Full complement of teeth is preferred, but absence of two premolars (P1) and molars (M3) is not considered faulty. Missing teeth, other than specified above, must be penalised. Missing canines, incisivi, P3, P4, or any molar (except M3) is ground for disqualification. The correct bite is scissors bite, pincer bite being acceptable. Both under- and overshot must be disqualified. Uneven bite is a fault. The eye is oval, of dark brown colour, yet slightly lighter shades are not considered seńous fault. Obviously light eyes, especially of lemon colour, are serious fault. The expression is calm and intelligent. The eye rims must be dark and close fitting. Both entropion and ectropion are serious faults, as well as permanent discharge, resulting in brown stains.
    Shape and placement of ears are important breed features. The ear must be set low and is rather big, yet mobile and is carried close to the head. It must not be folded or semi-pricked.

V. NECK:
Of medium length, muscular, without any dewlap, with a profuse mane; the upper line of the neck is higher than the topline of the body.

  • The neck should be carried neither too high, nor too Iow. In the latter case a dog cannot show its typical, proud stance. The neck is well muscled and rather dry, with no dewlap. As the dewlap may be hidden under profuse mane, its presence must be carefully checked.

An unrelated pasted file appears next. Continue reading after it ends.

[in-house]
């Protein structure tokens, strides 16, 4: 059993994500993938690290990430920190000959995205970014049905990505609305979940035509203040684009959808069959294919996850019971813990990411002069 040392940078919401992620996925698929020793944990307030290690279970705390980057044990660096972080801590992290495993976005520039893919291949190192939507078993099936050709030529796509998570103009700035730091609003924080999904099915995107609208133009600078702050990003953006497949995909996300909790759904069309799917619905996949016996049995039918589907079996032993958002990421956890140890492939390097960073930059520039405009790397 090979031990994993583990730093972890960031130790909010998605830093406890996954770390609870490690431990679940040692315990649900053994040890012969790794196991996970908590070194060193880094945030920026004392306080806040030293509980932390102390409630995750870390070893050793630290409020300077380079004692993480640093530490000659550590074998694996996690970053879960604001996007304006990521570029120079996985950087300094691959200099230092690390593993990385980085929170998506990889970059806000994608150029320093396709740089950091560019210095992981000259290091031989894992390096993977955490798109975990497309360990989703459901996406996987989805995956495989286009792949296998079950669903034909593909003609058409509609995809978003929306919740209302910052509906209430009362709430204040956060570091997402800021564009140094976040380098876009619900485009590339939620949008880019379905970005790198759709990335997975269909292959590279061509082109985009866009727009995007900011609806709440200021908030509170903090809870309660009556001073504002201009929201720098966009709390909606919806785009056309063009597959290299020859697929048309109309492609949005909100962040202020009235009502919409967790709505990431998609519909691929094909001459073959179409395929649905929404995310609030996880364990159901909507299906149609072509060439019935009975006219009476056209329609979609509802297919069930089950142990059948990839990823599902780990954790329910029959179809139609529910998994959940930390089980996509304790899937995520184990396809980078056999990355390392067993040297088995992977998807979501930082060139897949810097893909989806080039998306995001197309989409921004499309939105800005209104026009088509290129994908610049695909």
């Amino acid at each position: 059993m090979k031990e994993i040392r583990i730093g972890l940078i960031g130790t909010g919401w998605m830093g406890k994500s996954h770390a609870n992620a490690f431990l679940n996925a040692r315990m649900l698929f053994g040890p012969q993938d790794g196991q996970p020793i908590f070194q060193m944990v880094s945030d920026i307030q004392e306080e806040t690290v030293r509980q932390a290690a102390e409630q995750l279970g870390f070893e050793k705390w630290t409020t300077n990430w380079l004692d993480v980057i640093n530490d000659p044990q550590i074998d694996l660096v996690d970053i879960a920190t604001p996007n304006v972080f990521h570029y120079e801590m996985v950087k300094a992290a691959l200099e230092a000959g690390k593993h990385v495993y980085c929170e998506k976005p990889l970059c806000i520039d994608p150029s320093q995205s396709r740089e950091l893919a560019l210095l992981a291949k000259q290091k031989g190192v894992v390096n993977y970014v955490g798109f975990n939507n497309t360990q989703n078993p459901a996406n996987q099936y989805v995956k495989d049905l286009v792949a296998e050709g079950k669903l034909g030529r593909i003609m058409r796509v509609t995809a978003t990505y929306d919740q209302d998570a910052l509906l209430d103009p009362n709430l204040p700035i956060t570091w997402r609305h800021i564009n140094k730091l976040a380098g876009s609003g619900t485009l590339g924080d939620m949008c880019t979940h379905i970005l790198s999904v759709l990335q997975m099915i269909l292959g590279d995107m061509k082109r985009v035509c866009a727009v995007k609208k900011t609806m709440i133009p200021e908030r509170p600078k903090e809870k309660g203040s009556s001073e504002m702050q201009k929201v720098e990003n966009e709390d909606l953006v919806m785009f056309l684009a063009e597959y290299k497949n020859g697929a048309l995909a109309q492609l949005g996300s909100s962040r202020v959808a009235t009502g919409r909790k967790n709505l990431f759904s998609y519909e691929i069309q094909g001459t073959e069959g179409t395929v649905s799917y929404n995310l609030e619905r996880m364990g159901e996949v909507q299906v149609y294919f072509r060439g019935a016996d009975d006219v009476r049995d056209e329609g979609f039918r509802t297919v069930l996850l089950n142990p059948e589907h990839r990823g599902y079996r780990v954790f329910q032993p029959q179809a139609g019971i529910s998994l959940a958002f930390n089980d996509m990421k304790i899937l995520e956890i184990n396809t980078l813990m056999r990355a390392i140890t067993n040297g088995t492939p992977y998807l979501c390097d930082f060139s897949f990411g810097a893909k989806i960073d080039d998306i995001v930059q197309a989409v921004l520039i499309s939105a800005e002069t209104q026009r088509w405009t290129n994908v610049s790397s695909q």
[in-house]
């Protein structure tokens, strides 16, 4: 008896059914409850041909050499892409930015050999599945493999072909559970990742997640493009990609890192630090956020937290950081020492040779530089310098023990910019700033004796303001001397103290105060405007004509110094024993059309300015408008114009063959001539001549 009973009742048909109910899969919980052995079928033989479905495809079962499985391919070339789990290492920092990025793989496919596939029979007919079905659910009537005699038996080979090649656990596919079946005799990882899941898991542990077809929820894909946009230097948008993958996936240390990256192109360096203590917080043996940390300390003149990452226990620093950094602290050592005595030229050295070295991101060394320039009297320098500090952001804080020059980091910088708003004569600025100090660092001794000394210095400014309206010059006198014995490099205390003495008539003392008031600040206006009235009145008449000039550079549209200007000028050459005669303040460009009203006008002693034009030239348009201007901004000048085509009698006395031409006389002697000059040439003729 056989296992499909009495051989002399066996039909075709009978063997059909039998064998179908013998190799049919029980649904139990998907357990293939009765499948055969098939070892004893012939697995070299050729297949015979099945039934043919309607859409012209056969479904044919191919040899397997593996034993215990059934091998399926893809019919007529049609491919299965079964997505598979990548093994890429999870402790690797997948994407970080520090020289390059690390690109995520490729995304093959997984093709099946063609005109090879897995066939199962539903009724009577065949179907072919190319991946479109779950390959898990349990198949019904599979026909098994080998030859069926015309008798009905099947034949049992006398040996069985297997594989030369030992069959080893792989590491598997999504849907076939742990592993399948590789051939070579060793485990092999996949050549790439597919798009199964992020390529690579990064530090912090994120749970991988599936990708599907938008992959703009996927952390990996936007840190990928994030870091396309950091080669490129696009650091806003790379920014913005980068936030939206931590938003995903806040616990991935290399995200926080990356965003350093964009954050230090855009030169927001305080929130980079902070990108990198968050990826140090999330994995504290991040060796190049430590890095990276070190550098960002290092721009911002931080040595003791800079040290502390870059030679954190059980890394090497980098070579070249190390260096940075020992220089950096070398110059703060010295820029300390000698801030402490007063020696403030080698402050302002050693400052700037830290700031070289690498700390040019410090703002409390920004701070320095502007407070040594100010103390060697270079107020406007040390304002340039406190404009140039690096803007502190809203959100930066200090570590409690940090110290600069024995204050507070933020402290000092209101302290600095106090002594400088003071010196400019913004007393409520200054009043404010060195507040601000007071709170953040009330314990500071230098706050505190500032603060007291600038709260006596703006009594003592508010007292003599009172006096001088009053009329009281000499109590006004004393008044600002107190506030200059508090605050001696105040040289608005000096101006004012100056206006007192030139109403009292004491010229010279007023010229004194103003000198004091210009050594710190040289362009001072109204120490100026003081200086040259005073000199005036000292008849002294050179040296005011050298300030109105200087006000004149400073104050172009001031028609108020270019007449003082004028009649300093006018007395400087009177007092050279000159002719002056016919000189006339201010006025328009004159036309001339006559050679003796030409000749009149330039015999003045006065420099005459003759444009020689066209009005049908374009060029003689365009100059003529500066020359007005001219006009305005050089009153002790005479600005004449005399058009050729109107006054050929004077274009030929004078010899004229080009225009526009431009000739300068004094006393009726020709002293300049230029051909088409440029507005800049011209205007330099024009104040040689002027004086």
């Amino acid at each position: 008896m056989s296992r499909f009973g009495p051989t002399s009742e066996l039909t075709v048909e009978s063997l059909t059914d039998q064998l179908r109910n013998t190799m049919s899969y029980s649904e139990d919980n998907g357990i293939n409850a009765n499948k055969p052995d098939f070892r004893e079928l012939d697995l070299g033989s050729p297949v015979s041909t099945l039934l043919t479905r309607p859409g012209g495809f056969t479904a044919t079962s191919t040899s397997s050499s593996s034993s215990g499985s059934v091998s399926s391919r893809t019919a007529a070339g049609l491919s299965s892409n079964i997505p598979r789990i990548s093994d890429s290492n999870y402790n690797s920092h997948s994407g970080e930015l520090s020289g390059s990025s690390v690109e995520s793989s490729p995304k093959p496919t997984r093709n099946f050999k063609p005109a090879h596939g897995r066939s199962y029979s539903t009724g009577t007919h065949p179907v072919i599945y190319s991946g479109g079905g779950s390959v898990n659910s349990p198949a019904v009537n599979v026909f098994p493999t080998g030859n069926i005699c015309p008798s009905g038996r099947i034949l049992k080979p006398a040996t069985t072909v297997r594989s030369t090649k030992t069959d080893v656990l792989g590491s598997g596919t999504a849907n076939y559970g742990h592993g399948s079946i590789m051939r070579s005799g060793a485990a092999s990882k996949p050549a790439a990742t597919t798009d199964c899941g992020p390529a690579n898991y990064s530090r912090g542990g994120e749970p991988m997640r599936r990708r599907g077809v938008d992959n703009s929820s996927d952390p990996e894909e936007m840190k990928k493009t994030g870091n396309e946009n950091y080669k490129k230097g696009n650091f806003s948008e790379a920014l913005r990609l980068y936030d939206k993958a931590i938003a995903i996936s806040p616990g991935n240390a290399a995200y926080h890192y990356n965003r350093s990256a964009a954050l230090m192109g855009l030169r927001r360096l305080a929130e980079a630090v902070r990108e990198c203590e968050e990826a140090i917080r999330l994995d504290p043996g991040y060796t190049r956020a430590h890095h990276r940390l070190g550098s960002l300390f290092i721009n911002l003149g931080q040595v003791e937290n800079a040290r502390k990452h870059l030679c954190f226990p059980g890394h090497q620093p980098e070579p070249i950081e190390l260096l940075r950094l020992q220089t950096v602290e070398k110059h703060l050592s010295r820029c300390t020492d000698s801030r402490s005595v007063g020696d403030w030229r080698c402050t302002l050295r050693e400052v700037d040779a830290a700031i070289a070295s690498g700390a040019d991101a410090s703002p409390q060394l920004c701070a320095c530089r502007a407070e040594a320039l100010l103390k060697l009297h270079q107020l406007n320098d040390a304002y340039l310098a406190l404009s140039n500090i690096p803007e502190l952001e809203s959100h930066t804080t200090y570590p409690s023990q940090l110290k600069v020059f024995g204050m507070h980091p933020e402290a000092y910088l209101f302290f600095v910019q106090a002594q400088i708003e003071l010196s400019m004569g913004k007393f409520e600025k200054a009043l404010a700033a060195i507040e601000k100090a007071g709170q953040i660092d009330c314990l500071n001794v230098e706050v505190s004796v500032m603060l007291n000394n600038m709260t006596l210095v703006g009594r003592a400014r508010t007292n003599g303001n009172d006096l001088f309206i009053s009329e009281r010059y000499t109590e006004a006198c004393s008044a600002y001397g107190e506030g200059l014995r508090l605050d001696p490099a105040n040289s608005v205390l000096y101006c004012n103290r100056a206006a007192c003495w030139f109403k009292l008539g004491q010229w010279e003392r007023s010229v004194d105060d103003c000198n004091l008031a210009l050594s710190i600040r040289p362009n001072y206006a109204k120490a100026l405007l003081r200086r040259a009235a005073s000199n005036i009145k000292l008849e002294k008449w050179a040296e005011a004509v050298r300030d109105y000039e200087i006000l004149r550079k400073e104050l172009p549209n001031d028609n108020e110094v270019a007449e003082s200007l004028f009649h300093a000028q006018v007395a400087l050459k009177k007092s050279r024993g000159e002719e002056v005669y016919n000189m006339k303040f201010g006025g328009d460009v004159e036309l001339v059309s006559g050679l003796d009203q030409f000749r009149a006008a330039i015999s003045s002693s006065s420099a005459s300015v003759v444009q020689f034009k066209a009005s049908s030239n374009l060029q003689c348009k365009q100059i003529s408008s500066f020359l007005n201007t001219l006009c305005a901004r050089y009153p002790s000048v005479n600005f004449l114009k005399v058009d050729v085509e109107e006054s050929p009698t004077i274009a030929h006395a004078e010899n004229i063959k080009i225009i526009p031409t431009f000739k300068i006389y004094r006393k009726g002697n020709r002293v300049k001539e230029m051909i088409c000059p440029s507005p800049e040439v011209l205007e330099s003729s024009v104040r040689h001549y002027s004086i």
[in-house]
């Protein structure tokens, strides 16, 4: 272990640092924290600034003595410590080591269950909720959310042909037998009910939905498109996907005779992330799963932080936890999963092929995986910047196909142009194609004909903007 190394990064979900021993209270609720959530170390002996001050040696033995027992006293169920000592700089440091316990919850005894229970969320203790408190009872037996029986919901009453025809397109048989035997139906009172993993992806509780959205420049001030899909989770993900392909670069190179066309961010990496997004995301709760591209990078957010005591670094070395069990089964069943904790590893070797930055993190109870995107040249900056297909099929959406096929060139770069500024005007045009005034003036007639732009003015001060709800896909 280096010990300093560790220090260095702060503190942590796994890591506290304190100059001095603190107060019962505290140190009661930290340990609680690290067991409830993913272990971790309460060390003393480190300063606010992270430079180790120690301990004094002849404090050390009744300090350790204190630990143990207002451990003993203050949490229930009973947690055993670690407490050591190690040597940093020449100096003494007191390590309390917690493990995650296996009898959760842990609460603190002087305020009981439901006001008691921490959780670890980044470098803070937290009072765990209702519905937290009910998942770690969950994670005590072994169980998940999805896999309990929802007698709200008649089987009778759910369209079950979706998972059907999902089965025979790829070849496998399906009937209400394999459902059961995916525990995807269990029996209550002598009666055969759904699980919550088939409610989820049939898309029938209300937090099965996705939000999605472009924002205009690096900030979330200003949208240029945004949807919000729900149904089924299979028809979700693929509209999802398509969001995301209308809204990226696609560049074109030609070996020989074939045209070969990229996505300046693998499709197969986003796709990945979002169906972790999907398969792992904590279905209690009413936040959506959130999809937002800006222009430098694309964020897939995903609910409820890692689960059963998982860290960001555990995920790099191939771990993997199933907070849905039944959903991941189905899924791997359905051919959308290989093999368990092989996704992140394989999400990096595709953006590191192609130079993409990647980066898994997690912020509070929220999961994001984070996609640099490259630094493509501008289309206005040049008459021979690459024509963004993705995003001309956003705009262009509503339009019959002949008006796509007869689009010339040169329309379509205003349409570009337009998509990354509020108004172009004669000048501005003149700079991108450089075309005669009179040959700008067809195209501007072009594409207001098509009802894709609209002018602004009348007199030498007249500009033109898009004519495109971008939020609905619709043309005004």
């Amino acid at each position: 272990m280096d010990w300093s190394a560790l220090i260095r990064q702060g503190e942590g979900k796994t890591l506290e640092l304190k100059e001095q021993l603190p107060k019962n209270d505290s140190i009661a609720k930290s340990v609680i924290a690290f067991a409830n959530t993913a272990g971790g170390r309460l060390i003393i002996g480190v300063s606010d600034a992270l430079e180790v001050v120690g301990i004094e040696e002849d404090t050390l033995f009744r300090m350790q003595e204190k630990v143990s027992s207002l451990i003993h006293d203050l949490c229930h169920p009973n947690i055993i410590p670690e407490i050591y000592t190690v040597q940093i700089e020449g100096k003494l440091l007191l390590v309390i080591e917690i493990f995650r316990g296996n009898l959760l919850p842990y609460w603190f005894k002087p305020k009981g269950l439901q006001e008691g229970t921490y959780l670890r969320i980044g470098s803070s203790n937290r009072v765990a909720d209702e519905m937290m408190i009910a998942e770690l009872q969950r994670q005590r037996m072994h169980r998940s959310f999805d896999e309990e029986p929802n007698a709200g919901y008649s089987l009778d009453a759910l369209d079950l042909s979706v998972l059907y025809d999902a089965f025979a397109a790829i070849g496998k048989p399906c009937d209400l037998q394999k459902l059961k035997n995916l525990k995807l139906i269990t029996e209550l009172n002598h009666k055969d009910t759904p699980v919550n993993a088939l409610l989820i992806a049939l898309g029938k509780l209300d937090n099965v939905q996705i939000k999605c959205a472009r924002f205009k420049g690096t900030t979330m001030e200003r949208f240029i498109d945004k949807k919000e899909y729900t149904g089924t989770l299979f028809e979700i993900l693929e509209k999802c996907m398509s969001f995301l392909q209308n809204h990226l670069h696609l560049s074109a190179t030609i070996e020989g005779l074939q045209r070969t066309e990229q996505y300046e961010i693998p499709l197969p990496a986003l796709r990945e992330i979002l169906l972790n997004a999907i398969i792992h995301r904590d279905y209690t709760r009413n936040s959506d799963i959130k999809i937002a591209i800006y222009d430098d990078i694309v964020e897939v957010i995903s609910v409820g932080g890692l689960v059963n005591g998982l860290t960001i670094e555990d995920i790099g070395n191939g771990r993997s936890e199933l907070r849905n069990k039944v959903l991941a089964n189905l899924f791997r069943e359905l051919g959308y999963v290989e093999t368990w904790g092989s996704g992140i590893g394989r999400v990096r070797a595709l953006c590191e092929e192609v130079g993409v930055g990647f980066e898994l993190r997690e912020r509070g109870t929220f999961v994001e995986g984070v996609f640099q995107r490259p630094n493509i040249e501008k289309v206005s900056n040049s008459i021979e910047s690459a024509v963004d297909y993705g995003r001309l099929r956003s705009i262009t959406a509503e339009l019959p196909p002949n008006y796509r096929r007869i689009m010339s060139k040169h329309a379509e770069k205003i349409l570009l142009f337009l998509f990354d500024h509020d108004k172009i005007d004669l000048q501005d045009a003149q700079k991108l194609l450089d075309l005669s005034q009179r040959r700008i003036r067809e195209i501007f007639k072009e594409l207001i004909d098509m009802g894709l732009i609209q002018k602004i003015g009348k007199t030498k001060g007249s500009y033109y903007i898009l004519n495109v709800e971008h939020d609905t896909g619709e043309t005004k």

VI. BODY:
Long and massive.
Withers: Distinctly marked, broad.
Back: Level, broad.
Loins: Broad, well coupled.
Croup: Oblique, slightly sloping.
Chest: Deep.
Ribs: Oblique, rather flat.
Belly: Slightly tucked up.

  • Strong body means broad and capacious rib cage, which must be also deep (reaching the elbow, or making half of the height at withers). The rib cage, which is either narrow or shallow, is a serious fault. The elbows are neither turned out nor in. As the ribs must be long and moderately sprung, the rib cage cannot be too round, i.e. barrel-like. The withers must be wellpronounced, the topline is level and the croup is only slightly sloping. The topline is strong, well coupled and stable and this can be best assessed in action. Soft topline and high croup are serious faults as they impair functional ability of a dog. High croup and hindąuarters lacking angulation are also serious functional faults.

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VII. TAIL:
Set on not too high, carried below the topline; when excited carried above the topline, but not curved; hanging, it reaches the hock; the tip of the tail may be slightly curved.

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Correct wearing of the tail,
at rest
Correct wearing of the tail,
in action
Incorrect wearing of the tail,
carried high and to the side